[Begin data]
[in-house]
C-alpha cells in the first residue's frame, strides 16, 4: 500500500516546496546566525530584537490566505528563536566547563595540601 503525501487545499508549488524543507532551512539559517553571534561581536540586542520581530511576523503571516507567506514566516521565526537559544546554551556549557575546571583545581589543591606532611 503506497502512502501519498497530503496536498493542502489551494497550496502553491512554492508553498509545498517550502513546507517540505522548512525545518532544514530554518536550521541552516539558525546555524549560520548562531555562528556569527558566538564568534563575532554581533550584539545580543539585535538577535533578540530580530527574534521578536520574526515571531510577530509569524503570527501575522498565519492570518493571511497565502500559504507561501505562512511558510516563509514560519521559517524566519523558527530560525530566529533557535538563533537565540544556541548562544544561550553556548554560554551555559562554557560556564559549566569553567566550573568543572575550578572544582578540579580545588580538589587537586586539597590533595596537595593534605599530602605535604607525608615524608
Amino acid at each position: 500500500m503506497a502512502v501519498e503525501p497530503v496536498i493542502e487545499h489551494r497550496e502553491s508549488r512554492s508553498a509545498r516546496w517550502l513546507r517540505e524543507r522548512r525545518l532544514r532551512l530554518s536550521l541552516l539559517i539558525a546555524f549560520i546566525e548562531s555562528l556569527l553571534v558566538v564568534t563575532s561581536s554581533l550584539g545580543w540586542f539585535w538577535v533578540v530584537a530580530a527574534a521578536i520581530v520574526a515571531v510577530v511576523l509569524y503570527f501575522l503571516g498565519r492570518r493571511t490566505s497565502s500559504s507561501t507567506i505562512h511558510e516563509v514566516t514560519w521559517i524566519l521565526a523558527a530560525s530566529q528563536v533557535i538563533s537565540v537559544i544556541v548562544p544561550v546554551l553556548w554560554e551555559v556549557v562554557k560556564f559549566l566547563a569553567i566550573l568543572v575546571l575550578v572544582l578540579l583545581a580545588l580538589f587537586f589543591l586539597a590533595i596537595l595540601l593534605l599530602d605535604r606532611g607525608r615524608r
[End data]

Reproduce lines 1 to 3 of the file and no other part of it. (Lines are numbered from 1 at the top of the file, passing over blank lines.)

[in-house]
C-alpha cells in the first residue's frame, strides 16, 4: 500500500516546496546566525530584537490566505528563536566547563595540601 503525501487545499508549488524543507532551512539559517553571534561581536540586542520581530511576523503571516507567506514566516521565526537559544546554551556549557575546571583545581589543591606532611 503506497502512502501519498497530503496536498493542502489551494497550496502553491512554492508553498509545498517550502513546507517540505522548512525545518532544514530554518536550521541552516539558525546555524549560520548562531555562528556569527558566538564568534563575532554581533550584539545580543539585535538577535533578540530580530527574534521578536520574526515571531510577530509569524503570527501575522498565519492570518493571511497565502500559504507561501505562512511558510516563509514560519521559517524566519523558527530560525530566529533557535538563533537565540544556541548562544544561550553556548554560554551555559562554557560556564559549566569553567566550573568543572575550578572544582578540579580545588580538589587537586586539597590533595596537595593534605599530602605535604607525608615524608
Amino acid at each position: 500500500m503506497a502512502v501519498e503525501p497530503v496536498i493542502e487545499h489551494r497550496e502553491s508549488r512554492s508553498a509545498r516546496w517550502l513546507r517540505e524543507r522548512r525545518l532544514r532551512l530554518s536550521l541552516l539559517i539558525a546555524f549560520i546566525e548562531s555562528l556569527l553571534v558566538v564568534t563575532s561581536s554581533l550584539g545580543w540586542f539585535w538577535v533578540v530584537a530580530a527574534a521578536i520581530v520574526a515571531v510577530v511576523l509569524y503570527f501575522l503571516g498565519r492570518r493571511t490566505s497565502s500559504s507561501t507567506i505562512h511558510e516563509v514566516t514560519w521559517i524566519l521565526a523558527a530560525s530566529q528563536v533557535i538563533s537565540v537559544i544556541v548562544p544561550v546554551l553556548w554560554e551555559v556549557v562554557k560556564f559549566l566547563a569553567i566550573l568543572v575546571l575550578v572544582l578540579l583545581a580545588l580538589f587537586f589543591l586539597a590533595i596537595l595540601l593534605l599530602d605535604r606532611g607525608r615524608r